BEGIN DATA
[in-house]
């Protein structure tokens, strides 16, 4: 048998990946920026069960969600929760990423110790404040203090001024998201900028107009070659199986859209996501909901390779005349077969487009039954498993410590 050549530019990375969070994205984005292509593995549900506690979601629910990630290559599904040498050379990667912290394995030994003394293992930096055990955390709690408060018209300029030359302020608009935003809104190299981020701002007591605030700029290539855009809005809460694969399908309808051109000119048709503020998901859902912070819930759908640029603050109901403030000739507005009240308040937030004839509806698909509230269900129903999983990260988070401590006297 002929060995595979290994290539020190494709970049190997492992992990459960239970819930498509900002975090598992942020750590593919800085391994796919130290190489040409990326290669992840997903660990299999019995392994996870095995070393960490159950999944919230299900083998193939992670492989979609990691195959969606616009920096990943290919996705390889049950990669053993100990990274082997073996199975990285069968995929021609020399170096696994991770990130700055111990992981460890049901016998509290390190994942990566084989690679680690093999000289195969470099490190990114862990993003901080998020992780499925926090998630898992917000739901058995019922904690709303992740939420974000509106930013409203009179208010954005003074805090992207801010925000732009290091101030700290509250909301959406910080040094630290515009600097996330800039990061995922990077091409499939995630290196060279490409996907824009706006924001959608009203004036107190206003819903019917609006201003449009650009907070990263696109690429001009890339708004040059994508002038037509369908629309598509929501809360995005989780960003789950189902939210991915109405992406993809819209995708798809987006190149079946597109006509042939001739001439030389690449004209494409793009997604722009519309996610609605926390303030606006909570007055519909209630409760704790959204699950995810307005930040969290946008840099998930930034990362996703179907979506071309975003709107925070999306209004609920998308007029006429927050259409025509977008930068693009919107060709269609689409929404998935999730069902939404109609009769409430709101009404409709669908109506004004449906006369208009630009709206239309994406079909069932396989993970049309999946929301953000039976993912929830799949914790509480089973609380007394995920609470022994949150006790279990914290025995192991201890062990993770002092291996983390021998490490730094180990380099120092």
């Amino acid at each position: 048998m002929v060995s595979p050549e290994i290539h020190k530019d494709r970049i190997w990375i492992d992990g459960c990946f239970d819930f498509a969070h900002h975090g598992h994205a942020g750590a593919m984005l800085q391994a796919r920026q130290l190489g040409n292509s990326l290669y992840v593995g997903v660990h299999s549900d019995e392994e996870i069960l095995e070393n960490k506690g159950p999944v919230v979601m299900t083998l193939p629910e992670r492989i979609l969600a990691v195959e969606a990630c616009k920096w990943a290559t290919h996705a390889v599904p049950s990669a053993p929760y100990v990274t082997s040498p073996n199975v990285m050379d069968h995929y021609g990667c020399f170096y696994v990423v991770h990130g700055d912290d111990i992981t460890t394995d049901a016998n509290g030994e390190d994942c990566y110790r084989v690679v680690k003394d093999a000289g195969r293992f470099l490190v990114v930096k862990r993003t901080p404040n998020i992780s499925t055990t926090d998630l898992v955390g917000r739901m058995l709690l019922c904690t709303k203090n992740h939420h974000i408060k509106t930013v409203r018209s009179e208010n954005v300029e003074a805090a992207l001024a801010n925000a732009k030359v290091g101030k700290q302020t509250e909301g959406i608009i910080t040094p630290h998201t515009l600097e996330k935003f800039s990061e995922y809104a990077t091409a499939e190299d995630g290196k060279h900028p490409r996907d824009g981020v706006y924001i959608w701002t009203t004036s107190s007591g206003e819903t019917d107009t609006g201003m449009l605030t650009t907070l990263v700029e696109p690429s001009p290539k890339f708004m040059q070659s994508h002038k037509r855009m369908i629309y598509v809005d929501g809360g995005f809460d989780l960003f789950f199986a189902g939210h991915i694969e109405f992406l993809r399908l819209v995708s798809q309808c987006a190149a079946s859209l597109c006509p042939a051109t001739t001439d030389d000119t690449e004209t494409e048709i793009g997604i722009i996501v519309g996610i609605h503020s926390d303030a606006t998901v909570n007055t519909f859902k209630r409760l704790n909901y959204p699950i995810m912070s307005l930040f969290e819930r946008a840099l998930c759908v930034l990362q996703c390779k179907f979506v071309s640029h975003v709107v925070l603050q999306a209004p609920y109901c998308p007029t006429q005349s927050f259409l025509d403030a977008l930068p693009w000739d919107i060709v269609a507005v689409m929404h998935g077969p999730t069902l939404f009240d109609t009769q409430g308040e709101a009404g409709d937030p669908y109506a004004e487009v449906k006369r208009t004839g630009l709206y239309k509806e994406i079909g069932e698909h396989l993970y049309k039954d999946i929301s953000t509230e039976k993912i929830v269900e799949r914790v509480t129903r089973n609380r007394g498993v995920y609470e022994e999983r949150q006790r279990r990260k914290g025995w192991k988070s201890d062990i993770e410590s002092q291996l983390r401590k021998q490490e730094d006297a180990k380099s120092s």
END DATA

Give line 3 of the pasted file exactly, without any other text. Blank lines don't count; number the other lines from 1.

């Amino acid at each position: 048998m002929v060995s595979p050549e290994i290539h020190k530019d494709r970049i190997w990375i492992d992990g459960c990946f239970d819930f498509a969070h900002h975090g598992h994205a942020g750590a593919m984005l800085q391994a796919r920026q130290l190489g040409n292509s990326l290669y992840v593995g997903v660990h299999s549900d019995e392994e996870i069960l095995e070393n960490k506690g159950p999944v919230v979601m299900t083998l193939p629910e992670r492989i979609l969600a990691v195959e969606a990630c616009k920096w990943a290559t290919h996705a390889v599904p049950s990669a053993p929760y100990v990274t082997s040498p073996n199975v990285m050379d069968h995929y021609g990667c020399f170096y696994v990423v991770h990130g700055d912290d111990i992981t460890t394995d049901a016998n509290g030994e390190d994942c990566y110790r084989v690679v680690k003394d093999a000289g195969r293992f470099l490190v990114v930096k862990r993003t901080p404040n998020i992780s499925t055990t926090d998630l898992v955390g917000r739901m058995l709690l019922c904690t709303k203090n992740h939420h974000i408060k509106t930013v409203r018209s009179e208010n954005v300029e003074a805090a992207l001024a801010n925000a732009k030359v290091g101030k700290q302020t509250e909301g959406i608009i910080t040094p630290h998201t515009l600097e996330k935003f800039s990061e995922y809104a990077t091409a499939e190299d995630g290196k060279h900028p490409r996907d824009g981020v706006y924001i959608w701002t009203t004036s107190s007591g206003e819903t019917d107009t609006g201003m449009l605030t650009t907070l990263v700029e696109p690429s001009p290539k890339f708004m040059q070659s994508h002038k037509r855009m369908i629309y598509v809005d929501g809360g995005f809460d989780l960003f789950f199986a189902g939210h991915i694969e109405f992406l993809r399908l819209v995708s798809q309808c987006a190149a079946s859209l597109c006509p042939a051109t001739t001439d030389d000119t690449e004209t494409e048709i793009g997604i722009i996501v519309g996610i609605h503020s926390d303030a606006t998901v909570n007055t519909f859902k209630r409760l704790n909901y959204p699950i995810m912070s307005l930040f969290e819930r946008a840099l998930c759908v930034l990362q996703c390779k179907f979506v071309s640029h975003v709107v925070l603050q999306a209004p609920y109901c998308p007029t006429q005349s927050f259409l025509d403030a977008l930068p693009w000739d919107i060709v269609a507005v689409m929404h998935g077969p999730t069902l939404f009240d109609t009769q409430g308040e709101a009404g409709d937030p669908y109506a004004e487009v449906k006369r208009t004839g630009l709206y239309k509806e994406i079909g069932e698909h396989l993970y049309k039954d999946i929301s953000t509230e039976k993912i929830v269900e799949r914790v509480t129903r089973n609380r007394g498993v995920y609470e022994e999983r949150q006790r279990r990260k914290g025995w192991k988070s201890d062990i993770e410590s002092q291996l983390r401590k021998q490490e730094d006297a180990k380099s120092s």